On June 16, 2021, a car bomb exploded inside a military base in Cúcuta, leaving 36 people injured. The Government of Colombia (GoC) blamed ELN for this attack. Internal security measures that failed to prevent the attack have spurred the Government of Colombia to consider additional screening equipment and bomb sniffing dogs at military and police points of entry. On June 25, 2021, President Duque’s helicopter was attacked by small arms fire as it landed in the border city of Cúcuta, near the border with Venezuela. These recent attacks continue to encourage the GoC to spend on military training and the fight against narco-terrorism, trade-in contraband, and securing at-risk areas using the National Police. Colombia is especially committed to developing security surveillance and enforcement in remote regions of the country such as La Guajira, Arauca, Choco, Putumayo, Nariño, Cauca, and Meta, areas where the government has exercised little to no presence, giving leeway for criminal activity to flourish.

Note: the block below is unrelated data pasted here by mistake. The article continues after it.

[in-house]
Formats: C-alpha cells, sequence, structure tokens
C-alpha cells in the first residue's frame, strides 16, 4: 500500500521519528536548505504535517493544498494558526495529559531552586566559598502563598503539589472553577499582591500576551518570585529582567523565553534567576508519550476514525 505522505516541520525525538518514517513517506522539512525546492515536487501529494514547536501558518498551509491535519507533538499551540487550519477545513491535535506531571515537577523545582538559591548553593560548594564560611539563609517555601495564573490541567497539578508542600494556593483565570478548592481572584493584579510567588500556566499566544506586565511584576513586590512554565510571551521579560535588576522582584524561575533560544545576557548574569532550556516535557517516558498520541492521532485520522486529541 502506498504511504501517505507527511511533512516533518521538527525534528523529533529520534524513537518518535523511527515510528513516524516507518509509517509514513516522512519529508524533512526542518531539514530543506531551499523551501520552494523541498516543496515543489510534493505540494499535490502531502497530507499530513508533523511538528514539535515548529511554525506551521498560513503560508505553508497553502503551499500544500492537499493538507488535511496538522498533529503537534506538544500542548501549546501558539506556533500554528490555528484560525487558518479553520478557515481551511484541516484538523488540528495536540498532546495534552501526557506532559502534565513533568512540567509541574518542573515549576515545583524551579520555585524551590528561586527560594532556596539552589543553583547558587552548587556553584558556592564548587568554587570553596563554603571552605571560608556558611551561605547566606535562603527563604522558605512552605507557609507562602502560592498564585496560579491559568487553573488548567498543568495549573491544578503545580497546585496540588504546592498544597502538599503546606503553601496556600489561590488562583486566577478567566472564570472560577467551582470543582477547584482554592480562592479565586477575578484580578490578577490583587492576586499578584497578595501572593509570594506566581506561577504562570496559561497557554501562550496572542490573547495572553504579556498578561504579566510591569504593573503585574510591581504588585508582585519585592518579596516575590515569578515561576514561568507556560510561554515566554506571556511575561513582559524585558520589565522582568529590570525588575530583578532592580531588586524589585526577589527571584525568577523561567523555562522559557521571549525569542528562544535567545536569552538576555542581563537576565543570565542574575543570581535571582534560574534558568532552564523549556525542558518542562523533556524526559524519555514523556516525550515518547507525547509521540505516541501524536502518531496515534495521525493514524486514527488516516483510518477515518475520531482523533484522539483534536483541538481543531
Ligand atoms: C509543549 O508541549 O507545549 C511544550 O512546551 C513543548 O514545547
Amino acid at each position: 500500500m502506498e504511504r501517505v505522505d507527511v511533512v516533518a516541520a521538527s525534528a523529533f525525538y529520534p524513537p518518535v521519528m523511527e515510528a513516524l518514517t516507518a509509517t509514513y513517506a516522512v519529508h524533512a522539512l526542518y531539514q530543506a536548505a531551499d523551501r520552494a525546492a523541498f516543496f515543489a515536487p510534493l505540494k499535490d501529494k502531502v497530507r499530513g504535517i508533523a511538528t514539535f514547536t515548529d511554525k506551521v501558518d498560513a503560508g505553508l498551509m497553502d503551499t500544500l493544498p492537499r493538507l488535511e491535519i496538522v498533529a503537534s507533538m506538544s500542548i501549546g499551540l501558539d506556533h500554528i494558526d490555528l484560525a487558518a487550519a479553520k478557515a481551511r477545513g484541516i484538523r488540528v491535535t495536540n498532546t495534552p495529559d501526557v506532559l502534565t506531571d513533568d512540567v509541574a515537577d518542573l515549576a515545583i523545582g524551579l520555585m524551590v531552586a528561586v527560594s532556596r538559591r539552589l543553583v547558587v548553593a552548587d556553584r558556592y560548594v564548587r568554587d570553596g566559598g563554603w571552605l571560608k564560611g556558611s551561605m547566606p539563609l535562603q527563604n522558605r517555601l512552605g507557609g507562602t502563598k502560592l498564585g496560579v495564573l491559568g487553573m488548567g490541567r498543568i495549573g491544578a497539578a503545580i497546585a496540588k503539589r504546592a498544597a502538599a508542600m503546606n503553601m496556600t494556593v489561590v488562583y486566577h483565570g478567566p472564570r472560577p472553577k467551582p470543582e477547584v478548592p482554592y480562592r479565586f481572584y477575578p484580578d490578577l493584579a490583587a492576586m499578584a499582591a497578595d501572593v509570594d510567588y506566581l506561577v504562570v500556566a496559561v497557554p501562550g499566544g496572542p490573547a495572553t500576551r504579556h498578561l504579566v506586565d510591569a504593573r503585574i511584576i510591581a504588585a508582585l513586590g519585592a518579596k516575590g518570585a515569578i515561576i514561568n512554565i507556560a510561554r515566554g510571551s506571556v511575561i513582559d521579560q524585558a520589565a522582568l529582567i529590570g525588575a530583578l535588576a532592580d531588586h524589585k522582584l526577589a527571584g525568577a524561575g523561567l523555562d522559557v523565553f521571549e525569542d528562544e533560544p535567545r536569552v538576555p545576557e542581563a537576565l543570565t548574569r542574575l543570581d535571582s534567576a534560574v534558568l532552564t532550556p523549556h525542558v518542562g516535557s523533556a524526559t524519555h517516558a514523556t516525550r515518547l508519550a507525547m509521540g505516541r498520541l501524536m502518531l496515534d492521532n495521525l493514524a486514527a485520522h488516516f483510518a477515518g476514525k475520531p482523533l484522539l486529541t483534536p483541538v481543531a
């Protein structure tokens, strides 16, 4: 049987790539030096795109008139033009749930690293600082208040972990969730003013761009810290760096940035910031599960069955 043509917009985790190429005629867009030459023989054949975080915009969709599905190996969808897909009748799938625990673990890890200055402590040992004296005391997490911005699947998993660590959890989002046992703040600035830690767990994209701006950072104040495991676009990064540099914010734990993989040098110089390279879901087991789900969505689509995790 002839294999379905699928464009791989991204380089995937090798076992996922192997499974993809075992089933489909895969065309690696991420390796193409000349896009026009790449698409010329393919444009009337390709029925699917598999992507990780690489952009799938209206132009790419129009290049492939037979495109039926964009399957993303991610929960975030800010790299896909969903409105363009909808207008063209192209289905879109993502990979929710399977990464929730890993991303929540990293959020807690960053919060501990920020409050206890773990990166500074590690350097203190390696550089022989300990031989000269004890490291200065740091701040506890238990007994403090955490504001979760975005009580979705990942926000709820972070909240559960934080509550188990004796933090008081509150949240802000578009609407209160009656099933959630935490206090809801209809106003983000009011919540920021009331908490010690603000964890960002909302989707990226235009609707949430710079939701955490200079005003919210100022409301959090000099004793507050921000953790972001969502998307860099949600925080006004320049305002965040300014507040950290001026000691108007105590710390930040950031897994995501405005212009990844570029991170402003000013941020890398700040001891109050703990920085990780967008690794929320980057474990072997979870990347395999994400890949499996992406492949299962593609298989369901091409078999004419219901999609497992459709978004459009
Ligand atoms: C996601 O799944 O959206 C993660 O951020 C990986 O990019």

Coca Production

In 2017 Coca cultivation in Colombia reached record high levels (since 2001) of approximately 218,000 hectares. By 2020, this area decreased to 143,000 hectares. 48 percent of these cultivations are located in areas of interest for conservation, to include National Parks or indigenous reserves. The GoC banned aerial spraying in 2015 over concerns that the chemical agent used in spraying was carcinogenic, but is currently weighing a decision to re-start aerial spraying with this chemical. The use of commercial drones for aerial spraying is now being discussed and procured for small, pilot projects, but has had limited success due to logistical complexities and security challenges